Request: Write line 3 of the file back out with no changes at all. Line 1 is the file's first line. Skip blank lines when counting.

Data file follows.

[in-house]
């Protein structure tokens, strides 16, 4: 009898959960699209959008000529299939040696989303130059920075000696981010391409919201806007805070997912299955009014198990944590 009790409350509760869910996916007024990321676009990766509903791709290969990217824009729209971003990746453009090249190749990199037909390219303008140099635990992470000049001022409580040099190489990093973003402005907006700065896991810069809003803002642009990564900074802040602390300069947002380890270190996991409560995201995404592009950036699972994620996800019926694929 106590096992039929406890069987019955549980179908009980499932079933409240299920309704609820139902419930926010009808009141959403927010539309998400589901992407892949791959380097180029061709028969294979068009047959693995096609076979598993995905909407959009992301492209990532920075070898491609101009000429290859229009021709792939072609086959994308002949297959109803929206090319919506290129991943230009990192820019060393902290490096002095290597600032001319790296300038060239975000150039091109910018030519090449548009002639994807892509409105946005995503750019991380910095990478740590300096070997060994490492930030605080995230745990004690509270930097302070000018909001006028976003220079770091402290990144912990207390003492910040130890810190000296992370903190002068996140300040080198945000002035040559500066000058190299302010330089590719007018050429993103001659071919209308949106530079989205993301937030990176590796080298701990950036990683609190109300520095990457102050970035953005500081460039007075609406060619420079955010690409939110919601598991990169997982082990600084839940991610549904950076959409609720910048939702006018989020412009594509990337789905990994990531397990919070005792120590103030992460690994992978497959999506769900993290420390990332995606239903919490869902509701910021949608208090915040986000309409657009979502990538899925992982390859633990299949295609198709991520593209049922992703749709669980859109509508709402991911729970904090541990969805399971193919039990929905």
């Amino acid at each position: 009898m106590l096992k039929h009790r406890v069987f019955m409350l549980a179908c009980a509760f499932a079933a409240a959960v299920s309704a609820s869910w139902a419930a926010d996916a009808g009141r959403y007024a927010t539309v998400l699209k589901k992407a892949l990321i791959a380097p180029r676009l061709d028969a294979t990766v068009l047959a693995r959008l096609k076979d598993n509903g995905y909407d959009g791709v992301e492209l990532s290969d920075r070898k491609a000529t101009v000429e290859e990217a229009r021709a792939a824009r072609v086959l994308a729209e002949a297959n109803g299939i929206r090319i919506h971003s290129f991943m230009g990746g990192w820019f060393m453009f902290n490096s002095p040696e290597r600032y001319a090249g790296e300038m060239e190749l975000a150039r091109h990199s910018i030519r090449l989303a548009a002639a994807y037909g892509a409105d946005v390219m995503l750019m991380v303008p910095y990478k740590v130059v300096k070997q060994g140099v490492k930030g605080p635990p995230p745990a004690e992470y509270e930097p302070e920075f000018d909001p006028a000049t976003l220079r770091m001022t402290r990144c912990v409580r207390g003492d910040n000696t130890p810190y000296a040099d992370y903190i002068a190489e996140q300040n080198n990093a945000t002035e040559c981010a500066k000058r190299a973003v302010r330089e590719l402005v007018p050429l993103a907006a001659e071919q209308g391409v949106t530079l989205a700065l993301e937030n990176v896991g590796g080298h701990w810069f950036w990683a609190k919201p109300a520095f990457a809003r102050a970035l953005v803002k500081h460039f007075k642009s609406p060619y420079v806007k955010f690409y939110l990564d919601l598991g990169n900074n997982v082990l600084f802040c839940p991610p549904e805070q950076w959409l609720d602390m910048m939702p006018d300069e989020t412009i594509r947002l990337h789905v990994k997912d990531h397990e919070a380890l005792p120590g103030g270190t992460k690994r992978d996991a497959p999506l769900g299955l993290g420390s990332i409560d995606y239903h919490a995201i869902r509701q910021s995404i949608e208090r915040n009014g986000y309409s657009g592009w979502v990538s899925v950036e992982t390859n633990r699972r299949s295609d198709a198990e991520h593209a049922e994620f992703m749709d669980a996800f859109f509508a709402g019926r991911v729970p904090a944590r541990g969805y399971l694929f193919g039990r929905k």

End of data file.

């Amino acid at each position: 009898m106590l096992k039929h009790r406890v069987f019955m409350l549980a179908c009980a509760f499932a079933a409240a959960v299920s309704a609820s869910w139902a419930a926010d996916a009808g009141r959403y007024a927010t539309v998400l699209k589901k992407a892949l990321i791959a380097p180029r676009l061709d028969a294979t990766v068009l047959a693995r959008l096609k076979d598993n509903g995905y909407d959009g791709v992301e492209l990532s290969d920075r070898k491609a000529t101009v000429e290859e990217a229009r021709a792939a824009r072609v086959l994308a729209e002949a297959n109803g299939i929206r090319i919506h971003s290129f991943m230009g990746g990192w820019f060393m453009f902290n490096s002095p040696e290597r600032y001319a090249g790296e300038m060239e190749l975000a150039r091109h990199s910018i030519r090449l989303a548009a002639a994807y037909g892509a409105d946005v390219m995503l750019m991380v303008p910095y990478k740590v130059v300096k070997q060994g140099v490492k930030g605080p635990p995230p745990a004690e992470y509270e930097p302070e920075f000018d909001p006028a000049t976003l220079r770091m001022t402290r990144c912990v409580r207390g003492d910040n000696t130890p810190y000296a040099d992370y903190i002068a190489e996140q300040n080198n990093a945000t002035e040559c981010a500066k000058r190299a973003v302010r330089e590719l402005v007018p050429l993103a907006a001659e071919q209308g391409v949106t530079l989205a700065l993301e937030n990176v896991g590796g080298h701990w810069f950036w990683a609190k919201p109300a520095f990457a809003r102050a970035l953005v803002k500081h460039f007075k642009s609406p060619y420079v806007k955010f690409y939110l990564d919601l598991g990169n900074n997982v082990l600084f802040c839940p991610p549904e805070q950076w959409l609720d602390m910048m939702p006018d300069e989020t412009i594509r947002l990337h789905v990994k997912d990531h397990e919070a380890l005792p120590g103030g270190t992460k690994r992978d996991a497959p999506l769900g299955l993290g420390s990332i409560d995606y239903h919490a995201i869902r509701q910021s995404i949608e208090r915040n009014g986000y309409s657009g592009w979502v990538s899925v950036e992982t390859n633990r699972r299949s295609d198709a198990e991520h593209a049922e994620f992703m749709d669980a996800f859109f509508a709402g019926r991911v729970p904090a944590r541990g969805y399971l694929f193919g039990r929905k």